Linda Green came to Rhode Island in the 1970s from just outside the Bronx to enroll at the University of Rhode Island. After having spent most of her teenage years sailing in Long Island Sound and watching Jacques Cousteau on television, she was determined to become an oceanographer. But as a sophomore she fell in love with soil science, a discipline she never knew even existed before then and one she said made her “look at dirt in a whole different way.”
She spent the rest of her undergraduate career working in a soils lab and later became the first female soil scientist in the state of Pennsylvania when she went to work for the Soil Conservation Service. It was a job she said nearly killed her, because soil scientists spend a great deal of time digging holes, and the soils in Pennsylvania are mostly clay, so it was backbreaking work. But she soon returned to URI to work as a lab technician and eventually migrated to work in the lab of Art Gold, who was creating what became Watershed Watch, a volunteer water quality monitoring program that Linda would lead for nearly three decades. She admits she knew nothing about monitoring water quality when she took the job, but today she is a national leader on the subject.
Linda and colleague Elizabeth Herron have recruited, trained and mentored with more than 1,200 volunteers through the years to monitor the water quality in more than 200 lakes, ponds and streams in Rhode Island, working in collaboration with numerous community groups and the Rhode Island Department of Environmental Management. The water quality information collected by their volunteers is used by conservation organizations, policy makers, regulators and state and local officials to make decisions that improve and protect the health of local waters. And the Rhode Island Health Department uses that data to study the connection between increased water temperatures and the health of Rhode Islanders.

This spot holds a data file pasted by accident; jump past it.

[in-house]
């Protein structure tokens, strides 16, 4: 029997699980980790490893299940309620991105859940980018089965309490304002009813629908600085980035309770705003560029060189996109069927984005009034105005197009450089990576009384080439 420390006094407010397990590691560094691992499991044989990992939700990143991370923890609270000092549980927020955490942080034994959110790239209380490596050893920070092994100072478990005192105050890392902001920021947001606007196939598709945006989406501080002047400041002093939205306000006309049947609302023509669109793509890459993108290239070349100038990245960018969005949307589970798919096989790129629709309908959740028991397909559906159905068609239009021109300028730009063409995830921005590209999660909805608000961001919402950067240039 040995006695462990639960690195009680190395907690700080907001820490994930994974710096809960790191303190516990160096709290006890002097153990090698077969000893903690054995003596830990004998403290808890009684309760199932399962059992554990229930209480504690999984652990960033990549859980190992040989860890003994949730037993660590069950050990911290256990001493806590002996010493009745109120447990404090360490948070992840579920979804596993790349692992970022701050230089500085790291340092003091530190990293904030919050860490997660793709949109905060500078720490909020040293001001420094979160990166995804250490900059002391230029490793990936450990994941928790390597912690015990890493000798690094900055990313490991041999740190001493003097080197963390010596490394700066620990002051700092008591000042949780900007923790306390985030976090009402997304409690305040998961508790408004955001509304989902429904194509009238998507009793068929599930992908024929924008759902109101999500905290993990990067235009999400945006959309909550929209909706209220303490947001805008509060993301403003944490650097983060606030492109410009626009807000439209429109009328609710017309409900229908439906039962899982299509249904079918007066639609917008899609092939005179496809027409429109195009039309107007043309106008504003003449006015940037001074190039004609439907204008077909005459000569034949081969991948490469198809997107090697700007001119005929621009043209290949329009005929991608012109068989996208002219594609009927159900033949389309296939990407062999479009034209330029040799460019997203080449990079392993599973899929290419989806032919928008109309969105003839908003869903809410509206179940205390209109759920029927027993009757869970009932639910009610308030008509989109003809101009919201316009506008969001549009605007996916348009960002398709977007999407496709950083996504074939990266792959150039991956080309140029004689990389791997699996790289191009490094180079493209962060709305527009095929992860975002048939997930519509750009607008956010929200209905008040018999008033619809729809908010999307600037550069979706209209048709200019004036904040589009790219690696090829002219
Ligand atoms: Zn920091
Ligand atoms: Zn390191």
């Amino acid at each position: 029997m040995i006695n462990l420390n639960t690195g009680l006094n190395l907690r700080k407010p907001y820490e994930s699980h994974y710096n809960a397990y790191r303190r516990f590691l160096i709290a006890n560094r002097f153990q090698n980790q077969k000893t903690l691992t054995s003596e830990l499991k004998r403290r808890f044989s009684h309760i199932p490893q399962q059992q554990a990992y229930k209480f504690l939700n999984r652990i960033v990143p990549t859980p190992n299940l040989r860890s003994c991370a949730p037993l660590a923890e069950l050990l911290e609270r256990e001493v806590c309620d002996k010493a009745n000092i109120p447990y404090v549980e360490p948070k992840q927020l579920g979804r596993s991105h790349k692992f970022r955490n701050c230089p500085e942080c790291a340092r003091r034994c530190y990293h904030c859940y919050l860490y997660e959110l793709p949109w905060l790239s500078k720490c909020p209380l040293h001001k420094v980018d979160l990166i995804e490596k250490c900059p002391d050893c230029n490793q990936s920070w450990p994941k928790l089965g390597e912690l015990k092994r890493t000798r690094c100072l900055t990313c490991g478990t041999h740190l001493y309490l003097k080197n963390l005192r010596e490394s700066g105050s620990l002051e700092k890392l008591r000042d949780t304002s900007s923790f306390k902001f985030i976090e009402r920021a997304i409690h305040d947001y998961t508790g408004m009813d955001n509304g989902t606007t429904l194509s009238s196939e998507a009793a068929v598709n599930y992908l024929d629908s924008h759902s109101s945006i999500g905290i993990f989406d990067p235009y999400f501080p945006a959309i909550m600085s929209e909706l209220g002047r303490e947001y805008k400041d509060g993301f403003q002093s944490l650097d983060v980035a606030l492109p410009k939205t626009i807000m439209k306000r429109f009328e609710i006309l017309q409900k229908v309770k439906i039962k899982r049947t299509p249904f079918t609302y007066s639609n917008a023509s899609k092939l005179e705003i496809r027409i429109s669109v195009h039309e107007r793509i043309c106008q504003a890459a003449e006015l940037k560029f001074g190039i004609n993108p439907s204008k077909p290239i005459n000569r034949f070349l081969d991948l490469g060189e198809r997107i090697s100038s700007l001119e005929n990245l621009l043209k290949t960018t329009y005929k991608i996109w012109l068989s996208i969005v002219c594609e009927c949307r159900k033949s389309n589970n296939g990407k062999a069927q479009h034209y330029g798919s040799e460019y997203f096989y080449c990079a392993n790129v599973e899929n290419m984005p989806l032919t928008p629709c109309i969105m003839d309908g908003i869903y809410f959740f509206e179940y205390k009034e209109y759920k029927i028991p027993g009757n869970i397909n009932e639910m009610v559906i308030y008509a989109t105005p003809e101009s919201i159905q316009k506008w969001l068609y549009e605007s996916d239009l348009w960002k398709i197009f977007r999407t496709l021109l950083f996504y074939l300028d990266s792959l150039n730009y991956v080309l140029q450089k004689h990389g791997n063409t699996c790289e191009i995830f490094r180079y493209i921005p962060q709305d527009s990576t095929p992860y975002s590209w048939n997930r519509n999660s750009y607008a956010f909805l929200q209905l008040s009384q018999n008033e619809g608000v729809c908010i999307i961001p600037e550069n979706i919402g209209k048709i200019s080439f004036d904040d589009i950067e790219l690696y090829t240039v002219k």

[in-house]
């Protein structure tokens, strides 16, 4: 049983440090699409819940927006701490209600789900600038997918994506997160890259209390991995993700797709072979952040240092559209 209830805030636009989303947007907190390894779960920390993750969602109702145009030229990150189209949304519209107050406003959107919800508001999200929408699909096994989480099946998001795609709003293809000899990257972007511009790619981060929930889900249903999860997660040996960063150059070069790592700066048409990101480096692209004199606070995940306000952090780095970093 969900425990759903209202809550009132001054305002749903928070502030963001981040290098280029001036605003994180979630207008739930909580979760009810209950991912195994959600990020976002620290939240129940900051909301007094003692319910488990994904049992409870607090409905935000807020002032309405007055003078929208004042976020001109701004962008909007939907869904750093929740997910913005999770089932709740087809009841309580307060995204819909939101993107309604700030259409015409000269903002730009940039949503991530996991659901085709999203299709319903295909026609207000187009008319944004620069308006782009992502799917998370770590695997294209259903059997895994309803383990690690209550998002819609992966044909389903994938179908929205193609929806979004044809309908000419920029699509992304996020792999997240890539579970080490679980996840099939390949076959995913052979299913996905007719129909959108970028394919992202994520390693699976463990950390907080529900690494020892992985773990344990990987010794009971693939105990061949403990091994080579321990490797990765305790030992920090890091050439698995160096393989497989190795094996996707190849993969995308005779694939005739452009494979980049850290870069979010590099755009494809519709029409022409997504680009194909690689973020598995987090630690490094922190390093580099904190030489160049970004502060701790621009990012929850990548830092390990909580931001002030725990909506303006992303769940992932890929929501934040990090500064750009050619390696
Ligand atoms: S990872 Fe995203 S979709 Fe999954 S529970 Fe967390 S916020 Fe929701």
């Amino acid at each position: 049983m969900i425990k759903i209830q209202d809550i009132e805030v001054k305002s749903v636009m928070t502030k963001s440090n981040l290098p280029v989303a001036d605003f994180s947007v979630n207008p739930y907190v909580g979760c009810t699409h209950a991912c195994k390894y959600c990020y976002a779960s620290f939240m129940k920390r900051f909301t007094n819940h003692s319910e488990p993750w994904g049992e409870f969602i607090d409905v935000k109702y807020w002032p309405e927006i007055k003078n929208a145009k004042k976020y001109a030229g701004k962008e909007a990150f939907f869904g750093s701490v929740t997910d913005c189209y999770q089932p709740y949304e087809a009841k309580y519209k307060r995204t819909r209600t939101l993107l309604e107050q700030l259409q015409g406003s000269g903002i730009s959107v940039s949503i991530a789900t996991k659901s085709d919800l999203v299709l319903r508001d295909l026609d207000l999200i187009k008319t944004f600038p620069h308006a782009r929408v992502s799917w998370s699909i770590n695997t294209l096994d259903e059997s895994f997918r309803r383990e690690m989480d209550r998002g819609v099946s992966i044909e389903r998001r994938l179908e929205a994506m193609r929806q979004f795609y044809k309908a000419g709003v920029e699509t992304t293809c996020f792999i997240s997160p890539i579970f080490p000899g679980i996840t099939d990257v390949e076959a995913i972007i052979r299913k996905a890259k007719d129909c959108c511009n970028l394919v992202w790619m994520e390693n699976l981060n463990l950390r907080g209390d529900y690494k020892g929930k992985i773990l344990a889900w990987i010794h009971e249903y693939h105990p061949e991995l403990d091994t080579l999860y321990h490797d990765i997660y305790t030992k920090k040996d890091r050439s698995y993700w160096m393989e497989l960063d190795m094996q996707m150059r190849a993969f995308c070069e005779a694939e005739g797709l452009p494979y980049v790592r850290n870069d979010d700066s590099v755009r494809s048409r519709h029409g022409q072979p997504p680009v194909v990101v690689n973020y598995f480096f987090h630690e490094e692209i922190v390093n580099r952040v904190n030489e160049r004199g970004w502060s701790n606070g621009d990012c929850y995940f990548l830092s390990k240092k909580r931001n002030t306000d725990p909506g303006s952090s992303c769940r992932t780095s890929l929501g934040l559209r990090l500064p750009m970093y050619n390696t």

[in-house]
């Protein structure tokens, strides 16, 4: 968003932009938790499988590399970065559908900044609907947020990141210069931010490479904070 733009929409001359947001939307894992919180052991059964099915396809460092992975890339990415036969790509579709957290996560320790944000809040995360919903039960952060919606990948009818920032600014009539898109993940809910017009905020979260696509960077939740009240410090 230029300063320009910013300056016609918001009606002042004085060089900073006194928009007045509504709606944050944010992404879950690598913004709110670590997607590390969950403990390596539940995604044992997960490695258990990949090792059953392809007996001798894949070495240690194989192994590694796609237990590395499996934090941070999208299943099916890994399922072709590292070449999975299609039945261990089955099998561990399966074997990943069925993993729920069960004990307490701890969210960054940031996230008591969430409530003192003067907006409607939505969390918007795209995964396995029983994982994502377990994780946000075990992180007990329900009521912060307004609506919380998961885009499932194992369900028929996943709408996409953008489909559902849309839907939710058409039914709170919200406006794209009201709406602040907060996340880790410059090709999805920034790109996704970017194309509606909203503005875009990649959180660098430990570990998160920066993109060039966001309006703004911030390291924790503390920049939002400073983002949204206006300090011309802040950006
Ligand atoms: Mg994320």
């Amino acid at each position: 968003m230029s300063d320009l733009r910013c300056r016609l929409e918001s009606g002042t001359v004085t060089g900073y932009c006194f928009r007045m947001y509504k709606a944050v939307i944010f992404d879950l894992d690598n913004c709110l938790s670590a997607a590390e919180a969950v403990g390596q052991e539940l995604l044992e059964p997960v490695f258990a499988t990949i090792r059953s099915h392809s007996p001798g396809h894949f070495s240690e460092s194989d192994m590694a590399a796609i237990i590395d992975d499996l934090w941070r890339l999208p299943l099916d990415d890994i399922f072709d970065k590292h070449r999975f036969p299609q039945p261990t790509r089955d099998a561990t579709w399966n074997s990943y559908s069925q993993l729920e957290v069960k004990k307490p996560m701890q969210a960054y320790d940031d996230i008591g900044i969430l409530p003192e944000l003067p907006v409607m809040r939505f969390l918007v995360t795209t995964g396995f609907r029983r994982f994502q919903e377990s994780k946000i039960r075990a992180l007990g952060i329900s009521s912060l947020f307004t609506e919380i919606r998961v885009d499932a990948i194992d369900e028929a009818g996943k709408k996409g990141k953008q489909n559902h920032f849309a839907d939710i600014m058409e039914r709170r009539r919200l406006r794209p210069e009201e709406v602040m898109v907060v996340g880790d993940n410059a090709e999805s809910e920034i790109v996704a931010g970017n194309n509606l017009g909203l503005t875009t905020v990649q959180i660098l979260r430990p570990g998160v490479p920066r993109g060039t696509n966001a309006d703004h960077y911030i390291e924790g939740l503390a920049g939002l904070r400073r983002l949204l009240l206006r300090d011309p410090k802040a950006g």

But Linda’s influence is felt far beyond Rhode Island’s borders. As the leader of one of the first volunteer water quality monitoring programs in the country, she provided guidance to numerous other organizations initiating similar programs throughout the United States, as well as in the Virgin Islands and Puerto Rico. She has also held leadership roles in several national water quality monitoring initiatives and speaks regularly at local and national conferences on the subject. She was recently even asked by the Environmental Protection Agency to help it establish a volunteer air quality monitoring program.
Through her work with Watershed Watch, Linda has made significant contributions to advancing scientific knowledge of Rhode Island’s freshwater ecosystems and enhanced public awareness of the state’s aquatic systems and the factors that affect them. She also serves as secretary of the South Kingstown Land Trust.
Although she is far from the end of her career, Linda has already left a lasting legacy of hundreds of ordinary Rhode Islanders who now know much more about their nearby water bodies than anyone else on Earth; people who have developed a greater appreciation for their local pond or stream and who are more willing to defend it, protect it and monitor it through all kinds of weather; and thousands of volunteer water quality monitors around the country who have participated in programs that were established with Linda’s guidance.
For these reasons and more, it is with great pleasure that Linda Green is presented with the Rhode Island Natural History Survey’s 2015 Rhode Island Distinguished Naturalist Award.